Coronavirus patients are conscious as they die, and beg to say goodbye to loved ones, according to a doctor on Italy’s frontline.
Dr. Francesca Cortellaro, from the San Carlo Borromeo Hospital in Milan, described the haunting final moments of those on their death beds, as the European country battles the worst outbreak outside of China.
“You know what’s most dramatic? Seeing patients dying alone, listening to them as they beg you to say goodbye to their children and grandchildren,” Dr. Cortellaro told the Italian paper Il Giornale, according to Sky News.
“When they are about to die, they sense it,” she added.
“They are lucid, they do not go into narcolepsy. It is as if they were drowning, but with time to understand it.”
Most of the more than 15,000 infected in Italy are elderly people — and often their only way to say goodbye to their loved ones is via a video phone call.
“I pulled out the phone and called her on video,” Cortellaro said of one dying grandmother’s request to see her granddaughter.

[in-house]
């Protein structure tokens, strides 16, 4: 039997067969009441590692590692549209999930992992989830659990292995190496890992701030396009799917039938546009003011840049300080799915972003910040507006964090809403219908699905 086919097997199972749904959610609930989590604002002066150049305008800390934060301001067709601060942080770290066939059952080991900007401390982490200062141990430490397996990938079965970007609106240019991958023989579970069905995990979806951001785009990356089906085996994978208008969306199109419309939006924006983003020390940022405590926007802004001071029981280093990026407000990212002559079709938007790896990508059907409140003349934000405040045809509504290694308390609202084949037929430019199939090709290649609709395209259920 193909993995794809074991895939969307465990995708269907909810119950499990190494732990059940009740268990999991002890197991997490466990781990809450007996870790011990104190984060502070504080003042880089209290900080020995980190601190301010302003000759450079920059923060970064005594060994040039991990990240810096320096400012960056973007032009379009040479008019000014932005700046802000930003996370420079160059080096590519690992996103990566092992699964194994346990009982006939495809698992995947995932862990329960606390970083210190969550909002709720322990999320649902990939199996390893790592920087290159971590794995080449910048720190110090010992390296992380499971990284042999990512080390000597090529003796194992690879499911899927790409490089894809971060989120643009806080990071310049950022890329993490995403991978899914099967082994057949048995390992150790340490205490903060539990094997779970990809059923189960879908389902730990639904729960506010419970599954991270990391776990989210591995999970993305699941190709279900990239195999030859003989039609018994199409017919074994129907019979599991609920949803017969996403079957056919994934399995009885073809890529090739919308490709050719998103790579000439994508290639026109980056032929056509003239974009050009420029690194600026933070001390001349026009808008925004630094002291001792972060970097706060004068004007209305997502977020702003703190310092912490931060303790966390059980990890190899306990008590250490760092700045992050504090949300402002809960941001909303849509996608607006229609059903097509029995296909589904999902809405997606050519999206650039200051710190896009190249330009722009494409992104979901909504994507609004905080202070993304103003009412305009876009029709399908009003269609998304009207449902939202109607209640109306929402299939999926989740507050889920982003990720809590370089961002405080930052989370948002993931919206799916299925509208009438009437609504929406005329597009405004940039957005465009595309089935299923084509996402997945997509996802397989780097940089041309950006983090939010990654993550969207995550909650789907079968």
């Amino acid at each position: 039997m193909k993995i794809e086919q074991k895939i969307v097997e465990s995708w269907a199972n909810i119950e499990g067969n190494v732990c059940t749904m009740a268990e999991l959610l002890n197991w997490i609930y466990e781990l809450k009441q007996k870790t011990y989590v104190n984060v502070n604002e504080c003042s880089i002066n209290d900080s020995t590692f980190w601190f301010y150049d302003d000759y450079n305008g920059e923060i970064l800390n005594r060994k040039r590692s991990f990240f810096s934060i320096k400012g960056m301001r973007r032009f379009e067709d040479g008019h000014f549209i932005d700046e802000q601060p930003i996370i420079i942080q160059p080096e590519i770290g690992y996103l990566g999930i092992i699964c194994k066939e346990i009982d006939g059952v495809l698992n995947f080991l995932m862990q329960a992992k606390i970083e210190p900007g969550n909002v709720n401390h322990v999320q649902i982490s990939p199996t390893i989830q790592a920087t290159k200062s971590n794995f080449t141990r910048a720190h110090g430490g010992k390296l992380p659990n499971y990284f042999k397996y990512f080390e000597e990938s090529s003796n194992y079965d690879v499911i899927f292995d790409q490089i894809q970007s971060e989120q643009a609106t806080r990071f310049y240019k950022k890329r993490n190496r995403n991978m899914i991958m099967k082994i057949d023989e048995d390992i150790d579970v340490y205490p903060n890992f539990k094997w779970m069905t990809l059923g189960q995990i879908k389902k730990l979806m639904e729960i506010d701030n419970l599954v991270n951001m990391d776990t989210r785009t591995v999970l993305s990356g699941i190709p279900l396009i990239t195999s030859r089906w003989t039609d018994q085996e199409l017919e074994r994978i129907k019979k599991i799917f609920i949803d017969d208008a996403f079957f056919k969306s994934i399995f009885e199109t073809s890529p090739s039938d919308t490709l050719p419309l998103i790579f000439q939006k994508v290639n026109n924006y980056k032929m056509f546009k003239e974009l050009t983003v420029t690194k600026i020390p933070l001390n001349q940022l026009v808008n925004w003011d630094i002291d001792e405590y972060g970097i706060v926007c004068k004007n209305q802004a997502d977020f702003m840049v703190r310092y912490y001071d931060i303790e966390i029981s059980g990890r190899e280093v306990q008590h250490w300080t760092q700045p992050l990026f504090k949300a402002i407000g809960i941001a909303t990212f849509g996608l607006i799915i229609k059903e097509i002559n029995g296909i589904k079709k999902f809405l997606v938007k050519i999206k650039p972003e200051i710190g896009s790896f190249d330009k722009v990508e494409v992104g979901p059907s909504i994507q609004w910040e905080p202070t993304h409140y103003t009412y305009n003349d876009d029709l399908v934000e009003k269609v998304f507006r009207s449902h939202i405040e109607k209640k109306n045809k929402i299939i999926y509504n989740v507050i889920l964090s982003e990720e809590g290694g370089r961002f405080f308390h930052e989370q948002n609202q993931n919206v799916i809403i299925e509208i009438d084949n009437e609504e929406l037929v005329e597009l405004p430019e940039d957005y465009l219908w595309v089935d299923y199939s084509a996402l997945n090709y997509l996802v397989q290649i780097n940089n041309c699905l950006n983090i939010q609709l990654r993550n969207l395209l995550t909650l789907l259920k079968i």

“They said goodbye. Soon after she was gone.”
With 15,113 confirmed cases as of Friday evening — and more than 1,016 deaths — Italy remains on lockdown, as the World Health Organization (WHO) declared Europe the new epicenter of the pandemic.
At another hospital in Milan, a new patient is admitted every five minutes, ABC News reported.
Dr. Massimo Galli, head of the infectious disease unit at Sacco Hospital, said the facility is reaching a point of “complete saturation.”
The good news is virus-free patients are being discharged every two or three hours, Dr. Galli told the outlet, but there are still not enough beds to treat everyone and the virus isn’t expected to reach peak-spread for at least two weeks.
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